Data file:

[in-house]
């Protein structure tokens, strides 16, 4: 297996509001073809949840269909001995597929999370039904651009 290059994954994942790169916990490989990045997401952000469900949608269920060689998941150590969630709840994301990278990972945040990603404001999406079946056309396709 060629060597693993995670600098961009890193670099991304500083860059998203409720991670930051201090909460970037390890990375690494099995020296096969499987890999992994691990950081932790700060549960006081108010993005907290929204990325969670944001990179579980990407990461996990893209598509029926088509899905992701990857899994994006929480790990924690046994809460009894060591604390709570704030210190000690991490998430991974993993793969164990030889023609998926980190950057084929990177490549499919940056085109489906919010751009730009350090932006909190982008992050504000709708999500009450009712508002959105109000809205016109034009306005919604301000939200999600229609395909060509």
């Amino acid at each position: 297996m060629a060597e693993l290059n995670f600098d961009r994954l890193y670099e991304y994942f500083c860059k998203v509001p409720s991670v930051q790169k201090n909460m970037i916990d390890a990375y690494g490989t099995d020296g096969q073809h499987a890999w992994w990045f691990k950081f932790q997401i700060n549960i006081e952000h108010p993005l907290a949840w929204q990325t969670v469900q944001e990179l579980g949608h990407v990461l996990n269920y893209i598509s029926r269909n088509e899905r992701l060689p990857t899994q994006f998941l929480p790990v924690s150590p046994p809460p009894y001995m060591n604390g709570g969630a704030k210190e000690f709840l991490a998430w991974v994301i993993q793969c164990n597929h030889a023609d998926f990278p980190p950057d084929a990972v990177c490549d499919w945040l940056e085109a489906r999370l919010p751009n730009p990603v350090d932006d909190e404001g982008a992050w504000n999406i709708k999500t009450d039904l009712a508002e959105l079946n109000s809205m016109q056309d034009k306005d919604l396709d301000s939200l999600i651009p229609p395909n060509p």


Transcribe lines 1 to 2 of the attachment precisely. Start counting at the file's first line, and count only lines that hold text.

[in-house]
């Protein structure tokens, strides 16, 4: 297996509001073809949840269909001995597929999370039904651009 290059994954994942790169916990490989990045997401952000469900949608269920060689998941150590969630709840994301990278990972945040990603404001999406079946056309396709 060629060597693993995670600098961009890193670099991304500083860059998203409720991670930051201090909460970037390890990375690494099995020296096969499987890999992994691990950081932790700060549960006081108010993005907290929204990325969670944001990179579980990407990461996990893209598509029926088509899905992701990857899994994006929480790990924690046994809460009894060591604390709570704030210190000690991490998430991974993993793969164990030889023609998926980190950057084929990177490549499919940056085109489906919010751009730009350090932006909190982008992050504000709708999500009450009712508002959105109000809205016109034009306005919604301000939200999600229609395909060509």